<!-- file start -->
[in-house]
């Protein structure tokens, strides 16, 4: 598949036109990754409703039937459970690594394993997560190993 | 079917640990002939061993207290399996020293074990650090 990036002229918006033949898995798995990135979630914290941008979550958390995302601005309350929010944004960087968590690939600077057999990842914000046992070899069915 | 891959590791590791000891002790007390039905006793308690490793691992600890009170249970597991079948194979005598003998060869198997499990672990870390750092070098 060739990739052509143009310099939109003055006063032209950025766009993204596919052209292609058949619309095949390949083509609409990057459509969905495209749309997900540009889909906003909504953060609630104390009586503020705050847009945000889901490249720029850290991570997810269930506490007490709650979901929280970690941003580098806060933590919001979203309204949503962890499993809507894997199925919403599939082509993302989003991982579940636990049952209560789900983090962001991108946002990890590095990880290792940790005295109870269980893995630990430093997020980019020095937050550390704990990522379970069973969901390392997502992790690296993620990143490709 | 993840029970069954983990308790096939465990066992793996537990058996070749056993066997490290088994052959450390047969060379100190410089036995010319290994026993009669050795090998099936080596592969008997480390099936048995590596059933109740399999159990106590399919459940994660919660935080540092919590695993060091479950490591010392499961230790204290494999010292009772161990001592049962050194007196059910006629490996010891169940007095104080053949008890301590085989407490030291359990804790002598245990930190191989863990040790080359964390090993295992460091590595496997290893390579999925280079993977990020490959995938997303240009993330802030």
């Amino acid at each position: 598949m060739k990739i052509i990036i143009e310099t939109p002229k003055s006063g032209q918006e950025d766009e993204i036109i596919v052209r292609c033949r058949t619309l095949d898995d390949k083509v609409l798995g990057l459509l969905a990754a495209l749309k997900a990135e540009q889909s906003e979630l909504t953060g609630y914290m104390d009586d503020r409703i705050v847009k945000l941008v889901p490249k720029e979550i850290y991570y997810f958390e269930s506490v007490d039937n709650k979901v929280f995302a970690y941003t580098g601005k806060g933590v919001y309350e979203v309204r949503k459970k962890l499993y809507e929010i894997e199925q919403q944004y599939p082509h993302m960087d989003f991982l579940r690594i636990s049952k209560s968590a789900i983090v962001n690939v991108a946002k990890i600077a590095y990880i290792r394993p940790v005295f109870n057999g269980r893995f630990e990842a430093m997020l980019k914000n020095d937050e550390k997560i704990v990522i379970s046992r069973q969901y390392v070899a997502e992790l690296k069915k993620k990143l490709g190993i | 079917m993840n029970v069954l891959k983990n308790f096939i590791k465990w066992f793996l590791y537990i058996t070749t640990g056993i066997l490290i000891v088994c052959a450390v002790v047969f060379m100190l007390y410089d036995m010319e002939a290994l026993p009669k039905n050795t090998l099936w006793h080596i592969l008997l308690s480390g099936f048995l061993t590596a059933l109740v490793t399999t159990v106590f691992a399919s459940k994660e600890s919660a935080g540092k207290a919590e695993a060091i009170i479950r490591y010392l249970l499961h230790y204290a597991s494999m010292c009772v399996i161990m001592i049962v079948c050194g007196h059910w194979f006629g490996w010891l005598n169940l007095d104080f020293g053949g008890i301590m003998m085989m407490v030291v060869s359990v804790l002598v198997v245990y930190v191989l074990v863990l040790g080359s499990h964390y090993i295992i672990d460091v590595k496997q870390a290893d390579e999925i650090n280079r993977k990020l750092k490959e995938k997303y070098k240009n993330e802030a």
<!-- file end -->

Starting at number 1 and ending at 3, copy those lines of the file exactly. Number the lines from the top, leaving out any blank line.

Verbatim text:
[in-house]
């Protein structure tokens, strides 16, 4: 598949036109990754409703039937459970690594394993997560190993 | 079917640990002939061993207290399996020293074990650090 990036002229918006033949898995798995990135979630914290941008979550958390995302601005309350929010944004960087968590690939600077057999990842914000046992070899069915 | 891959590791590791000891002790007390039905006793308690490793691992600890009170249970597991079948194979005598003998060869198997499990672990870390750092070098 060739990739052509143009310099939109003055006063032209950025766009993204596919052209292609058949619309095949390949083509609409990057459509969905495209749309997900540009889909906003909504953060609630104390009586503020705050847009945000889901490249720029850290991570997810269930506490007490709650979901929280970690941003580098806060933590919001979203309204949503962890499993809507894997199925919403599939082509993302989003991982579940636990049952209560789900983090962001991108946002990890590095990880290792940790005295109870269980893995630990430093997020980019020095937050550390704990990522379970069973969901390392997502992790690296993620990143490709 | 993840029970069954983990308790096939465990066992793996537990058996070749056993066997490290088994052959450390047969060379100190410089036995010319290994026993009669050795090998099936080596592969008997480390099936048995590596059933109740399999159990106590399919459940994660919660935080540092919590695993060091479950490591010392499961230790204290494999010292009772161990001592049962050194007196059910006629490996010891169940007095104080053949008890301590085989407490030291359990804790002598245990930190191989863990040790080359964390090993295992460091590595496997290893390579999925280079993977990020490959995938997303240009993330802030």
């Amino acid at each position: 598949m060739k990739i052509i990036i143009e310099t939109p002229k003055s006063g032209q918006e950025d766009e993204i036109i596919v052209r292609c033949r058949t619309l095949d898995d390949k083509v609409l798995g990057l459509l969905a990754a495209l749309k997900a990135e540009q889909s906003e979630l909504t953060g609630y914290m104390d009586d503020r409703i705050v847009k945000l941008v889901p490249k720029e979550i850290y991570y997810f958390e269930s506490v007490d039937n709650k979901v929280f995302a970690y941003t580098g601005k806060g933590v919001y309350e979203v309204r949503k459970k962890l499993y809507e929010i894997e199925q919403q944004y599939p082509h993302m960087d989003f991982l579940r690594i636990s049952k209560s968590a789900i983090v962001n690939v991108a946002k990890i600077a590095y990880i290792r394993p940790v005295f109870n057999g269980r893995f630990e990842a430093m997020l980019k914000n020095d937050e550390k997560i704990v990522i379970s046992r069973q969901y390392v070899a997502e992790l690296k069915k993620k990143l490709g190993i | 079917m993840n029970v069954l891959k983990n308790f096939i590791k465990w066992f793996l590791y537990i058996t070749t640990g056993i066997l490290i000891v088994c052959a450390v002790v047969f060379m100190l007390y410089d036995m010319e002939a290994l026993p009669k039905n050795t090998l099936w006793h080596i592969l008997l308690s480390g099936f048995l061993t590596a059933l109740v490793t399999t159990v106590f691992a399919s459940k994660e600890s919660a935080g540092k207290a919590e695993a060091i009170i479950r490591y010392l249970l499961h230790y204290a597991s494999m010292c009772v399996i161990m001592i049962v079948c050194g007196h059910w194979f006629g490996w010891l005598n169940l007095d104080f020293g053949g008890i301590m003998m085989m407490v030291v060869s359990v804790l002598v198997v245990y930190v191989l074990v863990l040790g080359s499990h964390y090993i295992i672990d460091v590595k496997q870390a290893d390579e999925i650090n280079r993977k990020l750092k490959e995938k997303y070098k240009n993330e802030a």